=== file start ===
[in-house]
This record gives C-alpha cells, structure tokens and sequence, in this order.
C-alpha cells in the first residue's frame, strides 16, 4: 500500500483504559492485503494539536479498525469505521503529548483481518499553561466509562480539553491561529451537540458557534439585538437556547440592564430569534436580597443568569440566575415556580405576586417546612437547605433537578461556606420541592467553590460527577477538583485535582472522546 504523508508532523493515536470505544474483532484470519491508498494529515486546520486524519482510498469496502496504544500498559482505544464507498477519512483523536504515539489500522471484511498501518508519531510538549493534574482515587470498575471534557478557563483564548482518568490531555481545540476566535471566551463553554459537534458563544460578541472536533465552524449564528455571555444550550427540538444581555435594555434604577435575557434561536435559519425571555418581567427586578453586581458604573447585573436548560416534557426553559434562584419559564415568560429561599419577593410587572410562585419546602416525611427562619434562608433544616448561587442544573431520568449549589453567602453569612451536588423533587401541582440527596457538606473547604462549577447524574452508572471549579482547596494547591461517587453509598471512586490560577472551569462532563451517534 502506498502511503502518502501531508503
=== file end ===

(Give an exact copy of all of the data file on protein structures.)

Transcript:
[in-house]
This record gives C-alpha cells, structure tokens and sequence, in this order.
C-alpha cells in the first residue's frame, strides 16, 4: 500500500483504559492485503494539536479498525469505521503529548483481518499553561466509562480539553491561529451537540458557534439585538437556547440592564430569534436580597443568569440566575415556580405576586417546612437547605433537578461556606420541592467553590460527577477538583485535582472522546 504523508508532523493515536470505544474483532484470519491508498494529515486546520486524519482510498469496502496504544500498559482505544464507498477519512483523536504515539489500522471484511498501518508519531510538549493534574482515587470498575471534557478557563483564548482518568490531555481545540476566535471566551463553554459537534458563544460578541472536533465552524449564528455571555444550550427540538444581555435594555434604577435575557434561536435559519425571555418581567427586578453586581458604573447585573436548560416534557426553559434562584419559564415568560429561599419577593410587572410562585419546602416525611427562619434562608433544616448561587442544573431520568449549589453567602453569612451536588423533587401541582440527596457538606473547604462549577447524574452508572471549579482547596494547591461517587453509598471512586490560577472551569462532563451517534 502506498502511503502518502501531508503